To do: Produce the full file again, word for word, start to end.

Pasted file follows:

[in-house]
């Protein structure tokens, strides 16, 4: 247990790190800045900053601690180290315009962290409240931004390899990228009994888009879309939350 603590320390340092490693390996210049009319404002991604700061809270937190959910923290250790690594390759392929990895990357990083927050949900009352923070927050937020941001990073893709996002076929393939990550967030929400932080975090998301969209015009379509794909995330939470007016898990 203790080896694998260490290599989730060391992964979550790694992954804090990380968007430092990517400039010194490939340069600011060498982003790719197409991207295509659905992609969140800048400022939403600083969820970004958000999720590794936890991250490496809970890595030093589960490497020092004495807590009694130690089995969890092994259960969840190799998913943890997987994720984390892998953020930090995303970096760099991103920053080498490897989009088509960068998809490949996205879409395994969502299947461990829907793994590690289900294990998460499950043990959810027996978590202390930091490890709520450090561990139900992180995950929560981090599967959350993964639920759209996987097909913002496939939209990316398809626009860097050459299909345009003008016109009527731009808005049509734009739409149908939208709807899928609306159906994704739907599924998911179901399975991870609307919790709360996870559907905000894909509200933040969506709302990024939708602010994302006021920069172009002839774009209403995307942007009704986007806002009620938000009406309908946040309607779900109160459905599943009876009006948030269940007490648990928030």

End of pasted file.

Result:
[in-house]
């Protein structure tokens, strides 16, 4: 247990790190800045900053601690180290315009962290409240931004390899990228009994888009879309939350 603590320390340092490693390996210049009319404002991604700061809270937190959910923290250790690594390759392929990895990357990083927050949900009352923070927050937020941001990073893709996002076929393939990550967030929400932080975090998301969209015009379509794909995330939470007016898990 203790080896694998260490290599989730060391992964979550790694992954804090990380968007430092990517400039010194490939340069600011060498982003790719197409991207295509659905992609969140800048400022939403600083969820970004958000999720590794936890991250490496809970890595030093589960490497020092004495807590009694130690089995969890092994259960969840190799998913943890997987994720984390892998953020930090995303970096760099991103920053080498490897989009088509960068998809490949996205879409395994969502299947461990829907793994590690289900294990998460499950043990959810027996978590202390930091490890709520450090561990139900992180995950929560981090599967959350993964639920759209996987097909913002496939939209990316398809626009860097050459299909345009003008016109009527731009808005049509734009739409149908939208709807899928609306159906994704739907599924998911179901399975991870609307919790709360996870559907905000894909509200933040969506709302990024939708602010994302006021920069172009002839774009209403995307942007009704986007806002009620938000009406309908946040309607779900109160459905599943009876009006948030269940007490648990928030």